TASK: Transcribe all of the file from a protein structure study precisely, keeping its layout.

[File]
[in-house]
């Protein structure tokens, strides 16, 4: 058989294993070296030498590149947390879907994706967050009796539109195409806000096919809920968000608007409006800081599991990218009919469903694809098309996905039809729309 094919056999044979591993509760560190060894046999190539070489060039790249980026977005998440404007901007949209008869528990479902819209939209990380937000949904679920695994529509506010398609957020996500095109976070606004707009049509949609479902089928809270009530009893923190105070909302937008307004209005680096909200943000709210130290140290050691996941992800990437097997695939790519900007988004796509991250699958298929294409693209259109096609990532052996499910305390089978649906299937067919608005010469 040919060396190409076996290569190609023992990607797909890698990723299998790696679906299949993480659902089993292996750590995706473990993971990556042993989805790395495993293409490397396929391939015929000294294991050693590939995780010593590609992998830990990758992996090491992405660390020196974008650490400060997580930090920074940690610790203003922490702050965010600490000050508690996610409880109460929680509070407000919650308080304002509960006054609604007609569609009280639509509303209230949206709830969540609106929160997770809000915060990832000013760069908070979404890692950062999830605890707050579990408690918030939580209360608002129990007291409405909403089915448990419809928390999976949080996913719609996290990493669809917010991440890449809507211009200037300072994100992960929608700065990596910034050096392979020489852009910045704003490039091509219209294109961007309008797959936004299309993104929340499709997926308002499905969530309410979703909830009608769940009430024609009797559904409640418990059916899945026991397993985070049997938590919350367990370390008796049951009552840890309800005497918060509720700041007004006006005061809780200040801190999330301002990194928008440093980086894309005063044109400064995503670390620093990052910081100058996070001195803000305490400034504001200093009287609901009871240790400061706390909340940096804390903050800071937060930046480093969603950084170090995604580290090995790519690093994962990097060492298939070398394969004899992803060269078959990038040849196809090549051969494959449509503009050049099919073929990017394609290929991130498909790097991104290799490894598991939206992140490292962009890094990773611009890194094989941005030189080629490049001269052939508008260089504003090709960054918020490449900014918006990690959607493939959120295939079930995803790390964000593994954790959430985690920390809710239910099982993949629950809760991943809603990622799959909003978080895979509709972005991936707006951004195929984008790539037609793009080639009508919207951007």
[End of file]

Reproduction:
[in-house]
């Protein structure tokens, strides 16, 4: 058989294993070296030498590149947390879907994706967050009796539109195409806000096919809920968000608007409006800081599991990218009919469903694809098309996905039809729309 094919056999044979591993509760560190060894046999190539070489060039790249980026977005998440404007901007949209008869528990479902819209939209990380937000949904679920695994529509506010398609957020996500095109976070606004707009049509949609479902089928809270009530009893923190105070909302937008307004209005680096909200943000709210130290140290050691996941992800990437097997695939790519900007988004796509991250699958298929294409693209259109096609990532052996499910305390089978649906299937067919608005010469 040919060396190409076996290569190609023992990607797909890698990723299998790696679906299949993480659902089993292996750590995706473990993971990556042993989805790395495993293409490397396929391939015929000294294991050693590939995780010593590609992998830990990758992996090491992405660390020196974008650490400060997580930090920074940690610790203003922490702050965010600490000050508690996610409880109460929680509070407000919650308080304002509960006054609604007609569609009280639509509303209230949206709830969540609106929160997770809000915060990832000013760069908070979404890692950062999830605890707050579990408690918030939580209360608002129990007291409405909403089915448990419809928390999976949080996913719609996290990493669809917010991440890449809507211009200037300072994100992960929608700065990596910034050096392979020489852009910045704003490039091509219209294109961007309008797959936004299309993104929340499709997926308002499905969530309410979703909830009608769940009430024609009797559904409640418990059916899945026991397993985070049997938590919350367990370390008796049951009552840890309800005497918060509720700041007004006006005061809780200040801190999330301002990194928008440093980086894309005063044109400064995503670390620093990052910081100058996070001195803000305490400034504001200093009287609901009871240790400061706390909340940096804390903050800071937060930046480093969603950084170090995604580290090995790519690093994962990097060492298939070398394969004899992803060269078959990038040849196809090549051969494959449509503009050049099919073929990017394609290929991130498909790097991104290799490894598991939206992140490292962009890094990773611009890194094989941005030189080629490049001269052939508008260089504003090709960054918020490449900014918006990690959607493939959120295939079930995803790390964000593994954790959430985690920390809710239910099982993949629950809760991943809603990622799959909003978080895979509709972005991936707006951004195929984008790539037609793009080639009508919207951007």